4. The learned senior counsel appearing for the petitioner would contend that by reason of the unlawful detention of the petitioner, she could not complete her final year degree course at London.  By reason of such detention, the petitioner's fundamental right guaranteed under Article 19 and 21 have been curtailed and infringed.  The detention of the petitioner on the only ground that her father involved in a criminal case is legally not sustainable.  In any event, if the petitioner is not permitted to over to London to continue her further studies, she will be deprived of her right to continue the education.  Even according to the respondents, the petitioner has not committed any offence, however, she was detained only on the ground that her father was arrayed as an accused.  The learned senior counsel for the petitioner therefore prayed this Court to issue appropriate direction to the respondents to permit the petitioner to go back to London to enable her to continue her studies.
5. The learned senior counsel for the petitioner relied on the decision of this Court in (Arockia Jeyabalan vs. The Regional Passport Officer, Mount Road, Chennai and others) 2014 4 Law Weekly 841 to contend that the object of the Look out Circular is to ensure the presence of a person for interrogation, trial or inquiry and when the purpose of such circular is served by interrogating the person, thereafter, such circular is non-est in the eye of law.

6. The learned Additional Advocate General appearing for the respondents, relying on the counter affidavit of the third respondent, would contend that the petitioner's father is a notorious gantster, who involved himself in 9 murder cases, 15 attempt to murder cases and 13 other cases involving offences under the provisions of Explosives Act, Arms Act and the Tamil Nadu Properties (Prevention of Destruction and Loss) Act.  The petitioner's father is absconding and by reason of the same, in most of the cases, the investigating officer could not make any progress.  According to the learned Additional Advocate General, after committing heinious offences, the petitioner's father left India in the year 2013 and staying at Dubai, with the result, the police could not reach him.  Even while staying at Dubai, the petitioner's father is operating and indulging in illegal activities through his aides in the commission of offences such as murder, extortion, kidnapping for ransom etc.,  The petitioner's father also amassed huge wealth through clandestine and unlawful activities and is in possession of several landed properties in Kancheepuram and other areas.  The investigating officer also obtained several non-bailable warrant against the father of the petitioner's but they could not be executed.  The learned Additional Advocate General would further contend that a red corner notice has also been issued by the Interpol, Central Bureau of Investigation, New Delhi on the request of the third respondent even during the year 2013.  Even though the passport of the petitioner's father was impounded, he continues to remain abroad illegally by using bogus passports.  The investigation officer has also complied with the due formalities and issued a "Detain and inform the originator" notice through the immigration authorities.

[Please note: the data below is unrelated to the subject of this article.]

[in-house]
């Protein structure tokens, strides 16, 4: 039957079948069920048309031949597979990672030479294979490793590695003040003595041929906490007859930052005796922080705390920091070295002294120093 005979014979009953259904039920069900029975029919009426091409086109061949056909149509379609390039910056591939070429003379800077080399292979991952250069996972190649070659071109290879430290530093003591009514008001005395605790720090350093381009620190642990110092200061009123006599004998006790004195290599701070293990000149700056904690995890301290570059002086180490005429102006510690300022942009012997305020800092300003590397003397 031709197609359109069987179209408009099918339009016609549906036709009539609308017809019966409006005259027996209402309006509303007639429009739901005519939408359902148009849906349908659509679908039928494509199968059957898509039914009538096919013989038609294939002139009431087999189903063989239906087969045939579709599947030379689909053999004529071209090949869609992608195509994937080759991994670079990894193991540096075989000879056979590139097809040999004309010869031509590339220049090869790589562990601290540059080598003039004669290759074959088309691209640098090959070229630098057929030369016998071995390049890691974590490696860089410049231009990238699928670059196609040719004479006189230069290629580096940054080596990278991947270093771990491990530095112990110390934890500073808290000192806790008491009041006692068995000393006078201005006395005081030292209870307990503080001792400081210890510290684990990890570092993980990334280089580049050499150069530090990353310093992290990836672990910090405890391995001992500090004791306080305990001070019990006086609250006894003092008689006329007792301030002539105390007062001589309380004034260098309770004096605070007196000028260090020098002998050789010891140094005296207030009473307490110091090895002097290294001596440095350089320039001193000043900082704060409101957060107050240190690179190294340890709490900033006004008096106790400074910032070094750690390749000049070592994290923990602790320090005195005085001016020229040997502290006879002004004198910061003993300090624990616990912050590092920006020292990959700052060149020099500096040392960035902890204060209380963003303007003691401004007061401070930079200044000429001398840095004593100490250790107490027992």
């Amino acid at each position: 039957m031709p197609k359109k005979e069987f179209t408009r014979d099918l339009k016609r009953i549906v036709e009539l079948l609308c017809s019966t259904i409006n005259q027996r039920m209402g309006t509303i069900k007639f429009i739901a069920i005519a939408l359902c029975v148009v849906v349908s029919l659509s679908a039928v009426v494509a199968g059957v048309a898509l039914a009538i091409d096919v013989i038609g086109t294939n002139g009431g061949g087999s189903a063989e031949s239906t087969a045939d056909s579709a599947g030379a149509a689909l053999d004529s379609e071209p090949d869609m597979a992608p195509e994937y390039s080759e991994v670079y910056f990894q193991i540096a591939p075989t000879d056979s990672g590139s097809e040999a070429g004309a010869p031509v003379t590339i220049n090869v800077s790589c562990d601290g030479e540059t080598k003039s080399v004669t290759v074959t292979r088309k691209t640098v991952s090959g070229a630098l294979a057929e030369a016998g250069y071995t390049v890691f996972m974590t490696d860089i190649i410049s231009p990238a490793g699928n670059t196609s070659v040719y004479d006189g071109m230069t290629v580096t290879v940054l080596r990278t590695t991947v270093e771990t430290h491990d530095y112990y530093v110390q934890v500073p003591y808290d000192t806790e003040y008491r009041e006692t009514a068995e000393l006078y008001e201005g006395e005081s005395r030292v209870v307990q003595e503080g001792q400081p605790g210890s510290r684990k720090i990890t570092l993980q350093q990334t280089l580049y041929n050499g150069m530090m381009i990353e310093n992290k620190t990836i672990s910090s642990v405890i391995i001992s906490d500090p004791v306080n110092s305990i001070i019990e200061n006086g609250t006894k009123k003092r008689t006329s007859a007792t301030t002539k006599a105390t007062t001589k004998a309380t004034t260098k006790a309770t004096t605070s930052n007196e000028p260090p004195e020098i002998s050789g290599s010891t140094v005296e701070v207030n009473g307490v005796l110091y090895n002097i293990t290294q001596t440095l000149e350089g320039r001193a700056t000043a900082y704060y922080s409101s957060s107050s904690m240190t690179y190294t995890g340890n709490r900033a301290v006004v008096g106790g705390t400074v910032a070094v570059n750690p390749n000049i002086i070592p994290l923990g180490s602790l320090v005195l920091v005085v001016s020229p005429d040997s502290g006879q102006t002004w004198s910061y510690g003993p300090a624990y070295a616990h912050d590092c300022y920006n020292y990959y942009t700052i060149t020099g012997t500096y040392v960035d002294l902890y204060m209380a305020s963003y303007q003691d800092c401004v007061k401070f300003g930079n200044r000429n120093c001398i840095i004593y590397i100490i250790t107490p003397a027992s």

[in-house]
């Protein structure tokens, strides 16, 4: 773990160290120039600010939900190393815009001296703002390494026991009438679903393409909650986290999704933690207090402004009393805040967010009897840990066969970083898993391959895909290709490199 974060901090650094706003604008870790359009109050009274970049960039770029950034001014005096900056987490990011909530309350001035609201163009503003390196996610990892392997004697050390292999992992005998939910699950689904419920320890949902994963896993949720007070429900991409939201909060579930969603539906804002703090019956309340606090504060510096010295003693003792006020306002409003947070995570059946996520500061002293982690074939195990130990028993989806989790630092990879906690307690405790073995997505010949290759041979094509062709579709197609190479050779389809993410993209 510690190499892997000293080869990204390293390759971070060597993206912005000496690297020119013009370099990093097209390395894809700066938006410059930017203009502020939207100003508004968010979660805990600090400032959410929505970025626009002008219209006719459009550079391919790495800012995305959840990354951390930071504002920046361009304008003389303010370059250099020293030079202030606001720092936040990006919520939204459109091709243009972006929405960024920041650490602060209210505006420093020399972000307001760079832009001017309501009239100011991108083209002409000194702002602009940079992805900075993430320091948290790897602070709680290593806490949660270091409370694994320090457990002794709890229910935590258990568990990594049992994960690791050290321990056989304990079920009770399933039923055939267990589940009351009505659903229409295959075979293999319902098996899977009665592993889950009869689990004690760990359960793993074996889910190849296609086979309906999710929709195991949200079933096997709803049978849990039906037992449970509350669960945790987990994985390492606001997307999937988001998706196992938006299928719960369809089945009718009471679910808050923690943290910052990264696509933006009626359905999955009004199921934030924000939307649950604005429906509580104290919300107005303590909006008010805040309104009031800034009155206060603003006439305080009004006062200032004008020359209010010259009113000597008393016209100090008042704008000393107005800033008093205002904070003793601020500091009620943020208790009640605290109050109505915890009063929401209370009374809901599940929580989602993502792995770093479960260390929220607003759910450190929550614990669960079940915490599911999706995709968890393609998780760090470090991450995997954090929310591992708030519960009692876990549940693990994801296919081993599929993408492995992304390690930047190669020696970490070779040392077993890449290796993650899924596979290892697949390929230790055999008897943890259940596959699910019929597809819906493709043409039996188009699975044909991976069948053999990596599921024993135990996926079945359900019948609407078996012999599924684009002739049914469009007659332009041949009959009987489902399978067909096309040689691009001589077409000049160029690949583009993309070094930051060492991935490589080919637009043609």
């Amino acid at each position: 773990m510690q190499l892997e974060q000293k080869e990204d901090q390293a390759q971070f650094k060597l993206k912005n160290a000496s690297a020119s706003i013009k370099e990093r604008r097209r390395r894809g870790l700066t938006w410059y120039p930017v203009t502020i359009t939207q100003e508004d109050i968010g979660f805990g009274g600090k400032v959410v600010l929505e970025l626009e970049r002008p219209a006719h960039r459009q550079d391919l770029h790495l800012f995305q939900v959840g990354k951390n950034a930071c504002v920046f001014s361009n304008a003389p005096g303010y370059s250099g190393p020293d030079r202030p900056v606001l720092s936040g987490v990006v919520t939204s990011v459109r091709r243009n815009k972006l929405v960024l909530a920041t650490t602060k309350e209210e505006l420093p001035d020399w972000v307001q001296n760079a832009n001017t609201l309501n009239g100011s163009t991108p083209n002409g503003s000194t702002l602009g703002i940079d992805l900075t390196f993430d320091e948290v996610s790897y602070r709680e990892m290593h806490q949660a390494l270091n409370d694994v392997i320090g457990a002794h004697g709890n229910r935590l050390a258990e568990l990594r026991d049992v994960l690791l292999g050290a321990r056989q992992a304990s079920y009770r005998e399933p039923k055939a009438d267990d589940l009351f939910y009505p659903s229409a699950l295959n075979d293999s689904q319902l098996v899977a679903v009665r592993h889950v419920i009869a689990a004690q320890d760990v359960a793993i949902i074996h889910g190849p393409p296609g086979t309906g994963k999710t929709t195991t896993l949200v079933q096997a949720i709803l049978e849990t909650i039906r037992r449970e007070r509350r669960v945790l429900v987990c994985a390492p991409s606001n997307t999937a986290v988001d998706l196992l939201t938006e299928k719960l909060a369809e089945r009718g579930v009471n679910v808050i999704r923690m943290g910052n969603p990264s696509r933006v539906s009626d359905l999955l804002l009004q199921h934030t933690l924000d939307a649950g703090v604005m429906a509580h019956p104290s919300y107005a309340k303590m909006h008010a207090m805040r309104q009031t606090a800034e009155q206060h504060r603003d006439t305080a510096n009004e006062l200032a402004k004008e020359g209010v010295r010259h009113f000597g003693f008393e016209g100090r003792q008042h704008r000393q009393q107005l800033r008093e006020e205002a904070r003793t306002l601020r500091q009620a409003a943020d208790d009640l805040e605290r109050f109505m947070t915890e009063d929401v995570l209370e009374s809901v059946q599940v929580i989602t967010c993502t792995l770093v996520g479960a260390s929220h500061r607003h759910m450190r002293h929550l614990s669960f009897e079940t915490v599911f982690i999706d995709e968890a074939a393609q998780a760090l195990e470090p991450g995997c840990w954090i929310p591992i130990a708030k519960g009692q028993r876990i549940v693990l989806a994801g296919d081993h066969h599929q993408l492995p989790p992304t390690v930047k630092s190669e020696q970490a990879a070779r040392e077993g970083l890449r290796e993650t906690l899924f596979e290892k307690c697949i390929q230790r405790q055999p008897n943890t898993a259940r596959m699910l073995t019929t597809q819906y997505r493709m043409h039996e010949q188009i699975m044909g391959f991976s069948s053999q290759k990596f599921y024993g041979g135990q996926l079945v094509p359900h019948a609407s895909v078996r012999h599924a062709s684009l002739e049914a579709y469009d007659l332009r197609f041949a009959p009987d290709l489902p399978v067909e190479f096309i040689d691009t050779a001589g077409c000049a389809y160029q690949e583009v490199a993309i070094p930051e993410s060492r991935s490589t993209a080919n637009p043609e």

7. According to the learned Additional Advocate General, recently, at the instigation of the father of the petitioner, his henchmen have committed the offence of murder of one Abdul Rahman at Punjai Arasanthangal Village.  In connection with this murder, the case in Crime No. 15 of 2016 was registered for the offences punishable under Sections 147, 148 and 302 of IPC.  Subsequently, yet another murder took place in which one Karthi @ Wide Karthi was murdered by the gang of the petitioner's father and on the instruction of the petitioner's father, the dead body of Karthi was burnt and disposed of.  In this regard, a case in Crime No.117 of 2016 is pending on the file of the fourth respondent.  Thsi case was originally registered as a man missing case and subsequently it was altered into Sections 147, 148, 364, 323, 324, 302 and 201 read with 120 (B) of IPC.